To learn more about antimatter, click here:
Scientists work out methods for finding the difference between the magnetic moments of protons and antiprotons and see that they’re the same.
Why are we here, anyway? No, not in the what’s-the-meaning-of-it-all sense, but why haven’t matter and antimatter completely obliterated each other, the universe and us? In nature, two identical things that are 180° out of phase with each other — as matter and antimatter seem to be — cancel each other out. So, um, why are we here?
In audio, for example, two identical sound waves that are out of phase in this way produce silence:
So even if, say , you’re talking about identical recordings of something loud like a car horn, you get:
So we’ve got a problem with matter and antimatter not doing this, or rather, we should have a problem. Physics’ standard model says that when the universe came into being at the Big Bang, an equal amount of matter and antimatter was generated that should have — in our current understanding — wiped each other out, preventing the universe as we know it from forming.
Scientists have been thinking there must be something we haven’t come across yet that makes matter and antimatter not truly identical. A just-released study in the journal Nature reveals the frustrating outcome of a recent search for that difference at CERN. Christian Smorra, a physicist with their Baryon–Antibaryon Symmetry Experiment (BASE) collaboration, says, “An asymmetry must exist here somewhere but we simply do not understand where the difference is,” because, “All of our observations find a complete symmetry between matter and antimatter, which is why the universe should not actually exist.”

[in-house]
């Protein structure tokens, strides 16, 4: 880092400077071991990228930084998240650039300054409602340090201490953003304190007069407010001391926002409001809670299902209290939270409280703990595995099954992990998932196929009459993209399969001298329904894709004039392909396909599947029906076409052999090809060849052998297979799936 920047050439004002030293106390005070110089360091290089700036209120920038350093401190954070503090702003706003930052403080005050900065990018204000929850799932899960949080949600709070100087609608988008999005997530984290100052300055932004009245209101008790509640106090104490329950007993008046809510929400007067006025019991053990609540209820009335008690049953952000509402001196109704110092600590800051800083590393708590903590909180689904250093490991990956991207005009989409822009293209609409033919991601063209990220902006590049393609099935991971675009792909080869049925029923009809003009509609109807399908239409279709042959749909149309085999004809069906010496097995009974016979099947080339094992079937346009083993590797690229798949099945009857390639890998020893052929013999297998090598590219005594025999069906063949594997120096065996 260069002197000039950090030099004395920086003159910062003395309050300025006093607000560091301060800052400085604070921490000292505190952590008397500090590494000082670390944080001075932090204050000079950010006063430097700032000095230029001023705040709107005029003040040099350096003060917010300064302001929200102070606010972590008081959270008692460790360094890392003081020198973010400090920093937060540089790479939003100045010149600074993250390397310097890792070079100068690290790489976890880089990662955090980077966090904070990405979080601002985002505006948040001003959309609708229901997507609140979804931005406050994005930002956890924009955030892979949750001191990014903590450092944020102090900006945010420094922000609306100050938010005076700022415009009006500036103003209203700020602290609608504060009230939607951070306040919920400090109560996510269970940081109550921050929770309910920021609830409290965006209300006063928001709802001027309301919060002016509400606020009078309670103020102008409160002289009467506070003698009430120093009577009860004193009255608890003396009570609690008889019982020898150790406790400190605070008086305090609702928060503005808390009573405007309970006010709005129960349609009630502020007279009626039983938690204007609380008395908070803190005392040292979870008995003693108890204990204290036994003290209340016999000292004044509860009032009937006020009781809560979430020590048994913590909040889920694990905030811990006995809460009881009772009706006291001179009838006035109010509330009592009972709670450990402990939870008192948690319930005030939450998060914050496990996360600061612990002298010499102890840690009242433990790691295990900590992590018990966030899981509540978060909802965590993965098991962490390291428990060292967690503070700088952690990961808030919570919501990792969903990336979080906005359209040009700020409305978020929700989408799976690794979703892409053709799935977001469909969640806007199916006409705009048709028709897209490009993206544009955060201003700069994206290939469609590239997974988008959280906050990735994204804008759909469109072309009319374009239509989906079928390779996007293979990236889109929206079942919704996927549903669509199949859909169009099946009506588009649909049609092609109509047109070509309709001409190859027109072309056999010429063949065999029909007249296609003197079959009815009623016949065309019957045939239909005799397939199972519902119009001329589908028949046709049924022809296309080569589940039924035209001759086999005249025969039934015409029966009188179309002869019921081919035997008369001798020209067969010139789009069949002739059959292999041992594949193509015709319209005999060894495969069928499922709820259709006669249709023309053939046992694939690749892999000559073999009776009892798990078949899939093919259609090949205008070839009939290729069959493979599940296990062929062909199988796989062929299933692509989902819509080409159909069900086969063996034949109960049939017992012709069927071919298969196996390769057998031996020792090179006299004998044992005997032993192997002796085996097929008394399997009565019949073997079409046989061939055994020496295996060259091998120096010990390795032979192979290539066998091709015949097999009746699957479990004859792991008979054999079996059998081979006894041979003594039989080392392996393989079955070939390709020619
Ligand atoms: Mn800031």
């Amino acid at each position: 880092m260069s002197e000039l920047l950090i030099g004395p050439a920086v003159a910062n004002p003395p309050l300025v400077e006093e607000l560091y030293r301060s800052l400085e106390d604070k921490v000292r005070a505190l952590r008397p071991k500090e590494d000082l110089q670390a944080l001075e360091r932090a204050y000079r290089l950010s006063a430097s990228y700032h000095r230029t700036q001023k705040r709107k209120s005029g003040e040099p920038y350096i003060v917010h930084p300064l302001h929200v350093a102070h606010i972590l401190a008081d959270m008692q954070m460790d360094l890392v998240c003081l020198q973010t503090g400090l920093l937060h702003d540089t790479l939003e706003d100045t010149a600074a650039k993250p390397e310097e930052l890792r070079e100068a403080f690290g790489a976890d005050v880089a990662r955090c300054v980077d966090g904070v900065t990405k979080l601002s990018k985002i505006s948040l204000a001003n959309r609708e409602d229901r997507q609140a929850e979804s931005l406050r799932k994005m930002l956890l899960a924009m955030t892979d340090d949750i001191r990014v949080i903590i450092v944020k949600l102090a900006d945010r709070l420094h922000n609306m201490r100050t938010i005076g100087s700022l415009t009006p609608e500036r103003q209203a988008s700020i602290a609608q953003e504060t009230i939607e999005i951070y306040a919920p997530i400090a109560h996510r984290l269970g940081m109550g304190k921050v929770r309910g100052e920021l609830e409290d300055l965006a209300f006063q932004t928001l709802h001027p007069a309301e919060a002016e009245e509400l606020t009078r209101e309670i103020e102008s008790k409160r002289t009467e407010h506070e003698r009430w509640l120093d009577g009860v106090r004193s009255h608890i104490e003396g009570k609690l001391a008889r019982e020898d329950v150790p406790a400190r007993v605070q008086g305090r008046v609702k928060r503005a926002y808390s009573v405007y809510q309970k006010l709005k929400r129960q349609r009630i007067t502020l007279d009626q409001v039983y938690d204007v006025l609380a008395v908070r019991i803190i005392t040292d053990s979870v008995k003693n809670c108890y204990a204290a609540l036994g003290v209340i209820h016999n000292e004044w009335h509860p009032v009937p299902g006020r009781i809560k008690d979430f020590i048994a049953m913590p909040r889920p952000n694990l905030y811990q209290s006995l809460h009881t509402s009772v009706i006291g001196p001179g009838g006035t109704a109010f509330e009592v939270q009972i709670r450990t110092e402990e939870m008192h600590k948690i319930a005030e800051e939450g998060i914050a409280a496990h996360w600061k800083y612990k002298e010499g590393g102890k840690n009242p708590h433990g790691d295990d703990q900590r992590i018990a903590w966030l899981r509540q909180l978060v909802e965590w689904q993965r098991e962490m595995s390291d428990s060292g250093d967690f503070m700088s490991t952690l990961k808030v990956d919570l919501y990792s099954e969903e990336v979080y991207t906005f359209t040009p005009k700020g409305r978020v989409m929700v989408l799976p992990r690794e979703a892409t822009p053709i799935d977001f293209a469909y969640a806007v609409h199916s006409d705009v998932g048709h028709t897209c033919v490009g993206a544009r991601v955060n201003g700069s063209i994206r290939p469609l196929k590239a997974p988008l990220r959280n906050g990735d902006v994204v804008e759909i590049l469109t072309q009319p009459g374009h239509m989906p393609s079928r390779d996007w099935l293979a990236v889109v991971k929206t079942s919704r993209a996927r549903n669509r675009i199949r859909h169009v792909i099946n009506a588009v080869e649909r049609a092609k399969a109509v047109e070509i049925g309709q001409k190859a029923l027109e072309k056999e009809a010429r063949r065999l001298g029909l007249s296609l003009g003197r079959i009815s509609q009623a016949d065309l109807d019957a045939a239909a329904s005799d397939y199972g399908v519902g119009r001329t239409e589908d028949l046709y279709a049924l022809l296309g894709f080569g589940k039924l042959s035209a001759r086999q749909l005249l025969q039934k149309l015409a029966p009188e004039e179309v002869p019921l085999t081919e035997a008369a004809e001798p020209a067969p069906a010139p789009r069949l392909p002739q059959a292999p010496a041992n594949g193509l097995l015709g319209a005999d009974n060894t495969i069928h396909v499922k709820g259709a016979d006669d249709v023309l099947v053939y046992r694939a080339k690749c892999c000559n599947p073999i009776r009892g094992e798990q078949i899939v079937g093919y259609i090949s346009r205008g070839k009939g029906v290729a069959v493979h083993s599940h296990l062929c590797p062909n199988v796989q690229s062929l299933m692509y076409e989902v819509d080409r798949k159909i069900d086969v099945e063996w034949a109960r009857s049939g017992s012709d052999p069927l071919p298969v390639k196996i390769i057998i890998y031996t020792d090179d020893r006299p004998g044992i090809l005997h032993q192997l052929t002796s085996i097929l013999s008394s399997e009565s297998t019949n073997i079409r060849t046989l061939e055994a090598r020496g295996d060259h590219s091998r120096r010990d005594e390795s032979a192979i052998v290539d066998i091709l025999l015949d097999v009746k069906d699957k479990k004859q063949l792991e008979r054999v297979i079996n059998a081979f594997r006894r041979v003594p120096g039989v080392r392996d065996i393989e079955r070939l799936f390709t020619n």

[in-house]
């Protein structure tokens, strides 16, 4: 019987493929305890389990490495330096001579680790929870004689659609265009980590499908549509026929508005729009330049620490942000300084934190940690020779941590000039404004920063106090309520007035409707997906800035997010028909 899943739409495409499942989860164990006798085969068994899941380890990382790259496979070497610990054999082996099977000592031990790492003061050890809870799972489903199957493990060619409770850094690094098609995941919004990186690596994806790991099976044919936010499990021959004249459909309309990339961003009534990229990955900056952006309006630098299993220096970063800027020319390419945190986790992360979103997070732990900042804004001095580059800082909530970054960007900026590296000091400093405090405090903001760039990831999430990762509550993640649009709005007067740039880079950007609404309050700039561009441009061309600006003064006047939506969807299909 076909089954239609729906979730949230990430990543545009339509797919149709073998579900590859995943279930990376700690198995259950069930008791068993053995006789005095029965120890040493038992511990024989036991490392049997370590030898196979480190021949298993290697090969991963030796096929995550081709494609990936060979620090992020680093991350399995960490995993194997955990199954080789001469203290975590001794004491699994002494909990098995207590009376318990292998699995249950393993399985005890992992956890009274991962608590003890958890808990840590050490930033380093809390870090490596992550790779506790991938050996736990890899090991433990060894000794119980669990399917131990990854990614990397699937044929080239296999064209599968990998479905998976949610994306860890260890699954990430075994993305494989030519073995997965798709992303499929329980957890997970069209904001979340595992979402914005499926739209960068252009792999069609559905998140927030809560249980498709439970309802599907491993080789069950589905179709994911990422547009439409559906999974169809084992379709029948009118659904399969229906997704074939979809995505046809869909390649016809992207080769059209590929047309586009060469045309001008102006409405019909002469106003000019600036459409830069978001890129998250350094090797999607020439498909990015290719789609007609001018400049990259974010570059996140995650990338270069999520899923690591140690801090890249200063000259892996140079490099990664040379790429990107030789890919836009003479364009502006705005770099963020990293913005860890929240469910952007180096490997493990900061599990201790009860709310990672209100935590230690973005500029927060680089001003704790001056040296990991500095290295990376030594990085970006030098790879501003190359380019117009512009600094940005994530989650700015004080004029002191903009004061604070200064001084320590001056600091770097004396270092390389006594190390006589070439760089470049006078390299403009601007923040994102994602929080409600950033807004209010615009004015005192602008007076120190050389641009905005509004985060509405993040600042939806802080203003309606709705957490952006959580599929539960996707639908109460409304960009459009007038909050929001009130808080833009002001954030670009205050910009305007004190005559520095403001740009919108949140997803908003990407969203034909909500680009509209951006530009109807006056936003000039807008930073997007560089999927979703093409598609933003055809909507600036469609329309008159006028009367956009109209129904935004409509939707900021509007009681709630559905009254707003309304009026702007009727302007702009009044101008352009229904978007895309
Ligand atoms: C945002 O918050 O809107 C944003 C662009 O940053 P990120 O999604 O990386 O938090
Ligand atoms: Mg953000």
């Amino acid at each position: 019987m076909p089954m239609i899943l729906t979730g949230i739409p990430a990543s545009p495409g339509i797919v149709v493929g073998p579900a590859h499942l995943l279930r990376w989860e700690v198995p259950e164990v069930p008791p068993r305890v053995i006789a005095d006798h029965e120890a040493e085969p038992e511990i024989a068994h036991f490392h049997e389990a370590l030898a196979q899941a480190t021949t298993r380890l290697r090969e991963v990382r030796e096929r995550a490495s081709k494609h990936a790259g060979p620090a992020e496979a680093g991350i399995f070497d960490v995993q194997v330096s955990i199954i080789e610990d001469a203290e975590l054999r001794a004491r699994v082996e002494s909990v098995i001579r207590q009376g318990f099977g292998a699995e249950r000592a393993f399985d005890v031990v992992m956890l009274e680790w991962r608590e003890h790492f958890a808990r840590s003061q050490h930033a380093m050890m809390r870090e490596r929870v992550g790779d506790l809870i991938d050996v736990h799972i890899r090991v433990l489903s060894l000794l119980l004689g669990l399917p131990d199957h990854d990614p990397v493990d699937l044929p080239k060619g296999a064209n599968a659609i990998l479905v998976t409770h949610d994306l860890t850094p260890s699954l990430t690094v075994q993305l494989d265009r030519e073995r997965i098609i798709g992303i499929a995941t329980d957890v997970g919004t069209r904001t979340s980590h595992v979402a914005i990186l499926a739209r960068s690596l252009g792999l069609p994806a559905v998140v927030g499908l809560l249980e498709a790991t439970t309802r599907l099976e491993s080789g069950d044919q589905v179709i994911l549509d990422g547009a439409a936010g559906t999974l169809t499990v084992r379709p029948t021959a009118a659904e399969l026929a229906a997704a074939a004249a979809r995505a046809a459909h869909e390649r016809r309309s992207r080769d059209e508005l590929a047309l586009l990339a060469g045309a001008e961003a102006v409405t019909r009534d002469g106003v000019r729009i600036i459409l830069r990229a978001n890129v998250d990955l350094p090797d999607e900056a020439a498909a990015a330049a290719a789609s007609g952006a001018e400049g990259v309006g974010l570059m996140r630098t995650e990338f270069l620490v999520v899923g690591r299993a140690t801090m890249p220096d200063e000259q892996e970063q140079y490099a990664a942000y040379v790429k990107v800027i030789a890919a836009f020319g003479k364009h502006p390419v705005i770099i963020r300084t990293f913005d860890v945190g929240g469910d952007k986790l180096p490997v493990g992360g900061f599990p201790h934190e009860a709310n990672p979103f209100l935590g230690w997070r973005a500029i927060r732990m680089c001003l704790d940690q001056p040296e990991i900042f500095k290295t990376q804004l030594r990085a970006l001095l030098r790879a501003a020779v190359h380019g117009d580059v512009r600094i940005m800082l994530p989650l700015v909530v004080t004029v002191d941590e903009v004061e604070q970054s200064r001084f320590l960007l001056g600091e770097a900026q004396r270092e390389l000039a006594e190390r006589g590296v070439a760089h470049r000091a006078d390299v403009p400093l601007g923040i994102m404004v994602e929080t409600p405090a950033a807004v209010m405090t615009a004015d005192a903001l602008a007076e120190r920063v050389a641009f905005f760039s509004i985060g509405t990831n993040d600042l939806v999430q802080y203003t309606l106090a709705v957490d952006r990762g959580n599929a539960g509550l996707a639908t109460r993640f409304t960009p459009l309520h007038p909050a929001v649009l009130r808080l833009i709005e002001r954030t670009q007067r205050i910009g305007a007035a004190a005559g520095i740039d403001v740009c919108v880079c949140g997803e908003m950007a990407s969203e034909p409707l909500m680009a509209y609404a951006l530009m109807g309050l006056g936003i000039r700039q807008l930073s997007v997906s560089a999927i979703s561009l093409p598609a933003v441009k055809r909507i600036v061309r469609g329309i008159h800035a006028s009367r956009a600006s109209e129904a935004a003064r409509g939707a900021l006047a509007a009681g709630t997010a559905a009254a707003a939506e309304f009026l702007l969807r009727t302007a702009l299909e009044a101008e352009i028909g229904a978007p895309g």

Previously, scientists have tried to find some difference other than polarity in matter and antimatter, measuring their mass and electric charge, and with a study last year of the properties of hydrogen and anti-hydrogen atoms: Nothing.
One aspect scientists haven’t been able to compare precisely before were the magnetic moments of the proton and antiproton — there’s been simply no way to do it. ( A magnetic moment is a measurement of an object's tendency to align with a magnetic field.) So ten years back, a team at BASE began trying to work out how they could.